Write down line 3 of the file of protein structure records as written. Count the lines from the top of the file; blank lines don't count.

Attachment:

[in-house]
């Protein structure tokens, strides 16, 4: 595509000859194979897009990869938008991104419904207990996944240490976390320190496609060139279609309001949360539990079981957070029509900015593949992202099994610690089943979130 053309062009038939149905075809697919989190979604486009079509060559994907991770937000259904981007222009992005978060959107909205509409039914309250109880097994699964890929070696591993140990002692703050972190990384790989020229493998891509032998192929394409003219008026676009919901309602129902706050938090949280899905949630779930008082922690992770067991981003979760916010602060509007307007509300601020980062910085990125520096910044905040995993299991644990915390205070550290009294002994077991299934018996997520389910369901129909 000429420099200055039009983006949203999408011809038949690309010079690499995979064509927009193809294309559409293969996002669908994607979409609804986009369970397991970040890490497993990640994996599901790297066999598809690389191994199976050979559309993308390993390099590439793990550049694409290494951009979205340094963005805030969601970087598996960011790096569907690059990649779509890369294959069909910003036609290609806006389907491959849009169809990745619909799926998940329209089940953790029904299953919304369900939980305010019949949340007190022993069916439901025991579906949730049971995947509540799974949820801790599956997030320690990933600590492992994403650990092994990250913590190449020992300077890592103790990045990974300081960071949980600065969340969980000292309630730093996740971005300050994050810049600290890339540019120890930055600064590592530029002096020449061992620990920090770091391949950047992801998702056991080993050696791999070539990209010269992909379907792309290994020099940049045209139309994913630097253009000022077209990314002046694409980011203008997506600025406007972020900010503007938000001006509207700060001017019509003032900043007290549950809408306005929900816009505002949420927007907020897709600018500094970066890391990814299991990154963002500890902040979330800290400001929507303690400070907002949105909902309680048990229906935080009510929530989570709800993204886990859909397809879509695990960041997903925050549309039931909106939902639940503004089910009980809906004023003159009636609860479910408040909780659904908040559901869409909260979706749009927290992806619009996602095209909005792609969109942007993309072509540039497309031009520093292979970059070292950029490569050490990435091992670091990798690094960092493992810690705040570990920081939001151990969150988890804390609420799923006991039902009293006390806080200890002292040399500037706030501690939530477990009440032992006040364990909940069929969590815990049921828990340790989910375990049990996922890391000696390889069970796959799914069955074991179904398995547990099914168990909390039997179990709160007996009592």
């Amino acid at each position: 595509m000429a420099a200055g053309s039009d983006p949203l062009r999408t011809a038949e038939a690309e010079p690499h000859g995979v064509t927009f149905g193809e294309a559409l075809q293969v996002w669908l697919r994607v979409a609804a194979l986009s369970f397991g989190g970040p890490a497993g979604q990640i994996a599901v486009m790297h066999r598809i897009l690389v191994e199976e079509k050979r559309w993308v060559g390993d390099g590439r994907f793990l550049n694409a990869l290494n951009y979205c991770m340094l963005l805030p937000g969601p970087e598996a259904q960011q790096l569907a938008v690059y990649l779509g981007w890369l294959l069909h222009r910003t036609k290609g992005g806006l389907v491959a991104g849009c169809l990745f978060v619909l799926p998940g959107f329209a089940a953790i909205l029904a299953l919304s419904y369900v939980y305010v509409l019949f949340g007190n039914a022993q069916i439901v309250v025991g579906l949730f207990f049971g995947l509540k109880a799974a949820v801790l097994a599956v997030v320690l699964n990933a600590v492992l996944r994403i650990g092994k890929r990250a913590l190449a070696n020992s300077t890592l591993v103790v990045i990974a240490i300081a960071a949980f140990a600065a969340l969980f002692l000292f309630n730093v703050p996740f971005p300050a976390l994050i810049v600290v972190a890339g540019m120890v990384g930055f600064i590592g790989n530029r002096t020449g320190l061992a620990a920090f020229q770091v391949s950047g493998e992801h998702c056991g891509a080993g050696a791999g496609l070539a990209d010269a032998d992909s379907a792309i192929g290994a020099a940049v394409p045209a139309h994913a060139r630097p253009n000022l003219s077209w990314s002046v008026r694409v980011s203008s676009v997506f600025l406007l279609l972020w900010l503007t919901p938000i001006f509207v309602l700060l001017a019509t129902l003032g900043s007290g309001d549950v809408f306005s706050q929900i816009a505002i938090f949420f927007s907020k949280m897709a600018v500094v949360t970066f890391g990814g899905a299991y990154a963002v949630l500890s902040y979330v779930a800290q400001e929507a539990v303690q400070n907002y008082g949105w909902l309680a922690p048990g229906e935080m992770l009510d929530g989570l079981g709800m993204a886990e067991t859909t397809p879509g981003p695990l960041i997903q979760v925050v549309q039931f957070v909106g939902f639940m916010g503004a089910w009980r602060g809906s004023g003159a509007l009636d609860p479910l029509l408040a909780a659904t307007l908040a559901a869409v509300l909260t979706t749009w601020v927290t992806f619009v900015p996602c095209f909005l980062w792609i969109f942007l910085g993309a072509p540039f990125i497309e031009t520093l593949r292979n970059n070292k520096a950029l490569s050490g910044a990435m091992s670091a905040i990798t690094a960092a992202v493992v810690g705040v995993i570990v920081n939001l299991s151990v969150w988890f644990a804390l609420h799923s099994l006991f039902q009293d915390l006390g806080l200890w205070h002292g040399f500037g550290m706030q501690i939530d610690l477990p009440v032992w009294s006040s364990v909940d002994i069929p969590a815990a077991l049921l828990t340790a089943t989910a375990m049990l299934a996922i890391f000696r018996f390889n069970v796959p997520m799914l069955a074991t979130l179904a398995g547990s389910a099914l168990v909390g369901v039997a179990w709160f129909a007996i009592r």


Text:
């Amino acid at each position: 595509m000429a420099a200055g053309s039009d983006p949203l062009r999408t011809a038949e038939a690309e010079p690499h000859g995979v064509t927009f149905g193809e294309a559409l075809q293969v996002w669908l697919r994607v979409a609804a194979l986009s369970f397991g989190g970040p890490a497993g979604q990640i994996a599901v486009m790297h066999r598809i897009l690389v191994e199976e079509k050979r559309w993308v060559g390993d390099g590439r994907f793990l550049n694409a990869l290494n951009y979205c991770m340094l963005l805030p937000g969601p970087e598996a259904q960011q790096l569907a938008v690059y990649l779509g981007w890369l294959l069909h222009r910003t036609k290609g992005g806006l389907v491959a991104g849009c169809l990745f978060v619909l799926p998940g959107f329209a089940a953790i909205l029904a299953l919304s419904y369900v939980y305010v509409l019949f949340g007190n039914a022993q069916i439901v309250v025991g579906l949730f207990f049971g995947l509540k109880a799974a949820v801790l097994a599956v997030v320690l699964n990933a600590v492992l996944r994403i650990g092994k890929r990250a913590l190449a070696n020992s300077t890592l591993v103790v990045i990974a240490i300081a960071a949980f140990a600065a969340l969980f002692l000292f309630n730093v703050p996740f971005p300050a976390l994050i810049v600290v972190a890339g540019m120890v990384g930055f600064i590592g790989n530029r002096t020449g320190l061992a620990a920090f020229q770091v391949s950047g493998e992801h998702c056991g891509a080993g050696a791999g496609l070539a990209d010269a032998d992909s379907a792309i192929g290994a020099a940049v394409p045209a139309h994913a060139r630097p253009n000022l003219s077209w990314s002046v008026r694409v980011s203008s676009v997506f600025l406007l279609l972020w900010l503007t919901p938000i001006f509207v309602l700060l001017a019509t129902l003032g900043s007290g309001d549950v809408f306005s706050q929900i816009a505002i938090f949420f927007s907020k949280m897709a600018v500094v949360t970066f890391g990814g899905a299991y990154a963002v949630l500890s902040y979330v779930a800290q400001e929507a539990v303690q400070n907002y008082g949105w909902l309680a922690p048990g229906e935080m992770l009510d929530g989570l079981g709800m993204a886990e067991t859909t397809p879509g981003p695990l960041i997903q979760v925050v549309q039931f957070v909106g939902f639940m916010g503004a089910w009980r602060g809906s004023g003159a509007l009636d609860p479910l029509l408040a909780a659904t307007l908040a559901a869409v509300l909260t979706t749009w601020v927290t992806f619009v900015p996602c095209f909005l980062w792609i969109f942007l910085g993309a072509p540039f990125i497309e031009t520093l593949r292979n970059n070292k520096a950029l490569s050490g910044a990435m091992s670091a905040i990798t690094a960092a992202v493992v810690g705040v995993i570990v920081n939001l299991s151990v969150w988890f644990a804390l609420h799923s099994l006991f039902q009293d915390l006390g806080l200890w205070h002292g040399f500037g550290m706030q501690i939530d610690l477990p009440v032992w009294s006040s364990v909940d002994i069929p969590a815990a077991l049921l828990t340790a089943t989910a375990m049990l299934a996922i890391f000696r018996f390889n069970v796959p997520m799914l069955a074991t979130l179904a398995g547990s389910a099914l168990v909390g369901v039997a179990w709160f129909a007996i009592r």